Washington, D.C., July 20, 2007 – LAWFUEL – The Law Newswire – The Securities and Exchange Commission today brought settled enforcement actions against four former executives at SmartForce PLC, the company’s former outside auditor, and its former audit engagement partner in connection with the software company’s overstatement of revenue by $113.6 million and net income by $127 million during a 3½-year period ending in mid-2002.
SmartForce, which was based in Redwood, Calif., has since merged into SkillSoft PLC. According to the Commission, SmartForce’s financial statements failed to comply with generally accepted accounting principles (GAAP) by, among other things, recognizing revenue improperly from various types of transactions in which the company engaged, including multiple-element arrangements, reciprocal transactions, and reseller agreements.
The Commission instituted both administrative and civil actions against former SmartForce Chief Financial Officer David C. Drummond and two former vice presidents of finance, Patrick E. Murphy and John P. Hayes. The Commission filed an injunctive action against Patrick T. Chew, former controller of SmartForce’s subsidiary in the United States (“SmartForce US”). The four former SmartForce executives will pay a total of $2.3 million in disgorgement, interest, and penalties.
David P. Bergers, Director of the Commission’s Boston Regional Office, said, “Recognizing revenue without sound, rigorous analysis is a recipe for false financial statements. Officers must ensure the financials are accurate, and cannot hand off that fundamental responsibility to their subordinates, the auditors, or anyone else.”
The Commission also instituted proceedings against Ernst & Young Chartered Accountants and the lead partner on the SmartForce engagement, Denis O’Hogan, for engaging in improper professional conduct in connection with multiple audits and periodic reviews of SmartForce’s financial statements. Ernst & Young Chartered Accountants were censured and agreed to pay $725,000, an amount equal to its audit fees. The firm, based in Dublin and a member firm of Ernst & Young Global, also agreed to make several enhancements in its audit practices of U.S. public companies in areas such as training and staffing of engagements.
“Global audit quality is crucial for the protection of investors, and a key to audit quality is the need for auditors to obtain sufficient evidence to support their audit opinions,” said Walter G. Ricciardi, the Commission’s Deputy Director of Enforcement. “Audit firms anywhere in the world engaged by U.S.-listed companies are required to provide their personnel with sufficient training to fulfill this vital role at the heart of the auditor’s mission, and if they fail, sanctions will be imposed.”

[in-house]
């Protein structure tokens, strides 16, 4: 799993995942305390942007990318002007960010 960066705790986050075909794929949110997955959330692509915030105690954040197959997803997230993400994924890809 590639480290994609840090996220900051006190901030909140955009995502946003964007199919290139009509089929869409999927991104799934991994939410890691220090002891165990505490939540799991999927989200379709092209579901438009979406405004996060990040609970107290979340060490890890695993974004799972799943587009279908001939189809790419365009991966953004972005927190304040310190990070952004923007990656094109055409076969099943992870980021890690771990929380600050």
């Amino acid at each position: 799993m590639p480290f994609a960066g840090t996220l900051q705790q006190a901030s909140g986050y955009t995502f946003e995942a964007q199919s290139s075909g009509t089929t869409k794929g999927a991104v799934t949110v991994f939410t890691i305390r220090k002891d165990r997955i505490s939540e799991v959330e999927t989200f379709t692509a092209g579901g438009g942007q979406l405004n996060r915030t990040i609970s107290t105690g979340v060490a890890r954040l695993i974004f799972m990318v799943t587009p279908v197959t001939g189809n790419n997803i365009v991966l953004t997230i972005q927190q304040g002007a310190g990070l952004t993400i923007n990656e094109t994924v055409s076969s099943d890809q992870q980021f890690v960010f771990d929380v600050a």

The civil actions against Drummond, Murphy, Hayes, and Chew were filed in the United States District Court of New Hampshire, where SkillSoft PLC, the successor firm to SmartForce following a 2002 merger, is based. Drummond, Murphy, and Hayes each consented to the issuance of a Commission Order and a final judgment in federal court while neither admitting nor denying the Commission’s findings and the allegations in the Commission’s District Court Complaint. Chew consented to entry of the judgment without admitting or denying the allegations of the Complaint.
According to the Commission:
Drummond, as the Chief Financial Officer, was ultimately responsible for SmartForce’s financial statements. Drummond’s violations arose in part out of his failure to determine whether SmartForce was improperly recognizing revenue (which it was) on a reseller agreement in which the reseller of SmartForce’s product was only required to “endeavor” to sell the software. In addition, Drummond failed to communicate certain information about a reciprocal transaction to the appropriate accounting personnel and took no steps to determine whether the accounting for that transaction complied with GAAP. Consequently, SmartForce improperly recognized revenue on the transaction.
As vice presidents of finance, Murphy and Hayes, both Irish citizens, were primarily responsible for the accounting decisions at SmartForce and for making sure that such accounting complied with GAAP. On several occasions, Murphy and Hayes improperly concluded that the company could recognize revenue up-front on software sales, including on agreements with resellers of SmartForce’s products and multiple-element arrangements. They also allowed the company to recognize excess revenue on reciprocal arrangements.
Chew, a resident of Ontario, Canada, was responsible for recognizing revenue on standard agreements at SmartForce US, which generated 70 percent of SmartForce’s business. Chew caused SmartForce to improperly recognize revenue from two non-binding reseller agreements and from a transaction for which no product was delivered to the customer. Chew also made materially misleading statements and omissions to SmartForce’s auditors concerning the circumstances surrounding the non-binding reseller agreements.
The Commission’s sanctions against O’Hogan included a 2-year suspension from practicing before the Commission. O’Hogan and Ernst & Young Chartered Accountants settled their actions neither admitting nor denying the Commission’s findings.